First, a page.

Today Her Majesty Queen Elizabeth the Queen Mother died peacefully in her sleep at age 101. She had been in ill health for some time with her last public appearance six weeks ago at her daughter Princess Margaret's funeral. She will be interred next to her husband, King George VI, with her daughter's ashes enclosed with her.
She first became involved in racing in 1949 when Peter Cazalet persuaded her to buy a steeplechaser and have him train it. She was soon hooked on the sport and remained passionate about racing although her racing stable had been scaled back as she got older. She was actively involved with her breeding operation and her racing manager once said: "She's breeding to win the Cheltenham Gold Cup in nine years' time, and I never get the feeling that she's thinking: 'I won't be there to see that'."
When she turned 100 in August of 2000, she still had 10 horses in training plus 6 broodmares and 15 young horses who were as yet unraced. None of her horses were ever sold after they could no longer race, but were given on permanent loan to good homes. Not only did she watch out for her horses' well-being but she was also a patron of the Injured Jockeys' Fund.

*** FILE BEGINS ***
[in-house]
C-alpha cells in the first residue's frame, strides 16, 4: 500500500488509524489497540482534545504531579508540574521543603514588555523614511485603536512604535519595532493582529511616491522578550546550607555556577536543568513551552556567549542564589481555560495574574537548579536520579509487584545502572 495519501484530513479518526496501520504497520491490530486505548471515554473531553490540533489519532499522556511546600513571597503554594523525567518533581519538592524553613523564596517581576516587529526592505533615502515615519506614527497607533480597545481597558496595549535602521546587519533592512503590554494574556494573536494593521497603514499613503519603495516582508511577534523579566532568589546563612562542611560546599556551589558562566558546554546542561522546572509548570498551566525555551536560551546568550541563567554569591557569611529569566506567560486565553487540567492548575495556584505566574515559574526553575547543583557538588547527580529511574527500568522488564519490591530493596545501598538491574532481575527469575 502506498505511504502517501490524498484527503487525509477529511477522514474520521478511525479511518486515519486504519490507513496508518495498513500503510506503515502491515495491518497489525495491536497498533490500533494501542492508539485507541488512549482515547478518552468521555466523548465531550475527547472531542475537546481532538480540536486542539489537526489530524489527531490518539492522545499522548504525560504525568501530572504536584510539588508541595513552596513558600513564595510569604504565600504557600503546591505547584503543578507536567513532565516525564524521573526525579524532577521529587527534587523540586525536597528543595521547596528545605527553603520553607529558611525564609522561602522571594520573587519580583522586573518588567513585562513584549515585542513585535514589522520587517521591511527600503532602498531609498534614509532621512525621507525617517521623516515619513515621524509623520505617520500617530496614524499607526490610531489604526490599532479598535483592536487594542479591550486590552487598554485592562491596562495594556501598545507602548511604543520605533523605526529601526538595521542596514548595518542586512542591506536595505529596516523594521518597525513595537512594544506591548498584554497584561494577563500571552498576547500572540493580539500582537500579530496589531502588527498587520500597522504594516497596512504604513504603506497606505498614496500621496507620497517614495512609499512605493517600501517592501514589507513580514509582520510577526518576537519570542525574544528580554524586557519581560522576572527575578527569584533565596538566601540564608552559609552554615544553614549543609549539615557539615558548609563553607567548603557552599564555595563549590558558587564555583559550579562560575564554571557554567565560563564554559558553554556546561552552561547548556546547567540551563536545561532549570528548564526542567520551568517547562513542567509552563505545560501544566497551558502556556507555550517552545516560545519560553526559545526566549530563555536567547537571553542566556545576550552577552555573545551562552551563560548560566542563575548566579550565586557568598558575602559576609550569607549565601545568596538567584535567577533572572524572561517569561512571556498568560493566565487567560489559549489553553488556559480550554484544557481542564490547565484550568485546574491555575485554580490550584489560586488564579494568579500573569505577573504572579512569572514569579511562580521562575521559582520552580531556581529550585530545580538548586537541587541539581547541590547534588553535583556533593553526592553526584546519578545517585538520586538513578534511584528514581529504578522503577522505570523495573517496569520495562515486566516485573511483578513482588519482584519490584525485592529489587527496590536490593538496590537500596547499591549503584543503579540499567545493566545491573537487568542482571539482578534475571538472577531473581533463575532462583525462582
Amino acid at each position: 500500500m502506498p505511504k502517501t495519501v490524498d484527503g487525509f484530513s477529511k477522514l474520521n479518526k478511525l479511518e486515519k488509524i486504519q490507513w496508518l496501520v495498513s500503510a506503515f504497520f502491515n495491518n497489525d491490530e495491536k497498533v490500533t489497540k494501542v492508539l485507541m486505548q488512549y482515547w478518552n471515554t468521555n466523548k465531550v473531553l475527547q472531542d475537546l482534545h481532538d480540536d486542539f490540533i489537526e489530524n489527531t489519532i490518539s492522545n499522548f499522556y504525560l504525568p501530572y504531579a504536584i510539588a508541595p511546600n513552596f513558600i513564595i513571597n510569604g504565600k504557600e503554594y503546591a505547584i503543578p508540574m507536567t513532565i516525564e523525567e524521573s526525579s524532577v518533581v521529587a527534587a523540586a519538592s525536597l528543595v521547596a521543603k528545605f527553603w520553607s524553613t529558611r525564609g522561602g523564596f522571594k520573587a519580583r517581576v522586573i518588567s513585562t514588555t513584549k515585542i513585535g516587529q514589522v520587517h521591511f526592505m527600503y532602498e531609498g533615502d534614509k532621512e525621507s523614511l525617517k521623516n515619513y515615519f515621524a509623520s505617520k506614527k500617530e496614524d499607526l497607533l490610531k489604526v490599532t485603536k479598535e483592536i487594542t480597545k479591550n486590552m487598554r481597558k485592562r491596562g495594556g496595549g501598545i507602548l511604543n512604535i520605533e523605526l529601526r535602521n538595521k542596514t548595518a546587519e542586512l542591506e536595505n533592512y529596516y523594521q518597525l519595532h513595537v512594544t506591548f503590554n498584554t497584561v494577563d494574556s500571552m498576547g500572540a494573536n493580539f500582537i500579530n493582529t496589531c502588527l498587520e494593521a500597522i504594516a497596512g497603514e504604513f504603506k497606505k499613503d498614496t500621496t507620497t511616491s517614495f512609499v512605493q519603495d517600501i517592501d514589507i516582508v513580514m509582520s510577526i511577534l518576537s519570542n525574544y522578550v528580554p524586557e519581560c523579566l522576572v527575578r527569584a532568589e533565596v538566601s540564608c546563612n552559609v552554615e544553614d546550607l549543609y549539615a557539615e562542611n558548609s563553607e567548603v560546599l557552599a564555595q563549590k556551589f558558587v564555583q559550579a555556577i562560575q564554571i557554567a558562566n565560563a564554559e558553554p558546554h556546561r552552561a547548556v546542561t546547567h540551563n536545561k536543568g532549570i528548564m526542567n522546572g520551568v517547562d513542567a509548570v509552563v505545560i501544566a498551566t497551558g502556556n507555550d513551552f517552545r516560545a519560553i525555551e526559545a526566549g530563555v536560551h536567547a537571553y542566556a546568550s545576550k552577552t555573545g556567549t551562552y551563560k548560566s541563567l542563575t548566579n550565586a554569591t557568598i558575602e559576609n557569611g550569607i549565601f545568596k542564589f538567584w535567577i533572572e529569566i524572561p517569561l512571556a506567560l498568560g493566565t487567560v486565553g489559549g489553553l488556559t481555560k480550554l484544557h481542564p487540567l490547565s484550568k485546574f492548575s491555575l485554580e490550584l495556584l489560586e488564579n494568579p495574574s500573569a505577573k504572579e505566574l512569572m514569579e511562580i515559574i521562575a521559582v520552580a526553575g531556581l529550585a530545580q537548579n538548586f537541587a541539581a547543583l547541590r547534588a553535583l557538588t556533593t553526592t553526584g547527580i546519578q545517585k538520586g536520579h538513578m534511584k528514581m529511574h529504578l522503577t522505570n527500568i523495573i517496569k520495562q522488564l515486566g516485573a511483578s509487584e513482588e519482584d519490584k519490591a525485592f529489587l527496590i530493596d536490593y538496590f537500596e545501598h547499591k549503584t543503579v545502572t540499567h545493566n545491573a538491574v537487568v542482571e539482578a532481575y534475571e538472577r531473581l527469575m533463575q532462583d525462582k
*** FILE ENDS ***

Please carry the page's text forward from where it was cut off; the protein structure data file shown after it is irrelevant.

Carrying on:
She had 449 wins as an owner, mostly in steeplechase and National Hunt races, the last being First Love at Sandown on March 8, 2002. One of her most infamous horses was steeplechaser Devon Loch. Ridden by Champion Jockey Dick Francis (now a famous mystery writer) the unlucky duo were only 40 yards from the winning post in the 1956 Grand National when Devon Loch slipped and collapsed flat on his stomach! She never held a grudge over the incident exclaiming, "Ah well, that's racing." Francis remained friends with her and always sent her an autographed copy of all his books.
She still made about 10 trips to the races annually when her health allowed, including Royal Ascot where a horse-drawn carriage would drive her up the length of the homestretch in before the races. In 2000, she won a large bet for a lucky race fan when she presented the trophy for the Whitbread Gold Cup. In 1992 he had wagered she would still be presenting the Cup at age 100 at odds of 250-1. Her devotion to the sport was rewarded in 1980 when the two-mile National Hunt Champion Chase during the Cheltenham Festival, one of the most popular races in England, was renamed The Queen Mother Champion Chase.
Farewell to a grand lady who will be missed by many for more than just being royalty.
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